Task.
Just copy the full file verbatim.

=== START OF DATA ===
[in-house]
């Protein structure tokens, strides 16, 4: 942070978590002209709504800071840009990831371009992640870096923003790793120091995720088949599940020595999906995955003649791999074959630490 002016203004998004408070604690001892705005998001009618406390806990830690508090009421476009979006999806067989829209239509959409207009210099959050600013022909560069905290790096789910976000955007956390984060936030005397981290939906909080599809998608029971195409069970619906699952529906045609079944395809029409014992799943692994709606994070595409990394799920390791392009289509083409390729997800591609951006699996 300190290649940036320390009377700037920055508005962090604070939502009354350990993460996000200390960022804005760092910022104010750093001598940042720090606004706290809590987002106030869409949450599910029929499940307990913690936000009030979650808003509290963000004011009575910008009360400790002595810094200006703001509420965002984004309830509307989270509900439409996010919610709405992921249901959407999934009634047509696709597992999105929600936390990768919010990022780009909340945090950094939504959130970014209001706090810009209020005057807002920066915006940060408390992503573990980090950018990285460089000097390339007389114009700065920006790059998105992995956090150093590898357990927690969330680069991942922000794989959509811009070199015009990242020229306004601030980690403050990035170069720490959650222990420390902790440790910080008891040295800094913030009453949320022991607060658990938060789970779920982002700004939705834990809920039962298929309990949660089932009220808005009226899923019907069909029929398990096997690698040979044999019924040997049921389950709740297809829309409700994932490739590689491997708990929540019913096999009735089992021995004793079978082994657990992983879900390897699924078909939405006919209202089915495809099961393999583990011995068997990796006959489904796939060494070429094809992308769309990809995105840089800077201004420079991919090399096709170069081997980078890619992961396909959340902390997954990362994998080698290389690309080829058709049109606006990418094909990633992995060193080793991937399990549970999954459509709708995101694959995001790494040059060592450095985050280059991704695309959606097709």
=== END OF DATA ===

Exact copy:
[in-house]
């Protein structure tokens, strides 16, 4: 942070978590002209709504800071840009990831371009992640870096923003790793120091995720088949599940020595999906995955003649791999074959630490 002016203004998004408070604690001892705005998001009618406390806990830690508090009421476009979006999806067989829209239509959409207009210099959050600013022909560069905290790096789910976000955007956390984060936030005397981290939906909080599809998608029971195409069970619906699952529906045609079944395809029409014992799943692994709606994070595409990394799920390791392009289509083409390729997800591609951006699996 300190290649940036320390009377700037920055508005962090604070939502009354350990993460996000200390960022804005760092910022104010750093001598940042720090606004706290809590987002106030869409949450599910029929499940307990913690936000009030979650808003509290963000004011009575910008009360400790002595810094200006703001509420965002984004309830509307989270509900439409996010919610709405992921249901959407999934009634047509696709597992999105929600936390990768919010990022780009909340945090950094939504959130970014209001706090810009209020005057807002920066915006940060408390992503573990980090950018990285460089000097390339007389114009700065920006790059998105992995956090150093590898357990927690969330680069991942922000794989959509811009070199015009990242020229306004601030980690403050990035170069720490959650222990420390902790440790910080008891040295800094913030009453949320022991607060658990938060789970779920982002700004939705834990809920039962298929309990949660089932009220808005009226899923019907069909029929398990096997690698040979044999019924040997049921389950709740297809829309409700994932490739590689491997708990929540019913096999009735089992021995004793079978082994657990992983879900390897699924078909939405006919209202089915495809099961393999583990011995068997990796006959489904796939060494070429094809992308769309990809995105840089800077201004420079991919090399096709170069081997980078890619992961396909959340902390997954990362994998080698290389690309080829058709049109606006990418094909990633992995060193080793991937399990549970999954459509709708995101694959995001790494040059060592450095985050280059991704695309959606097709």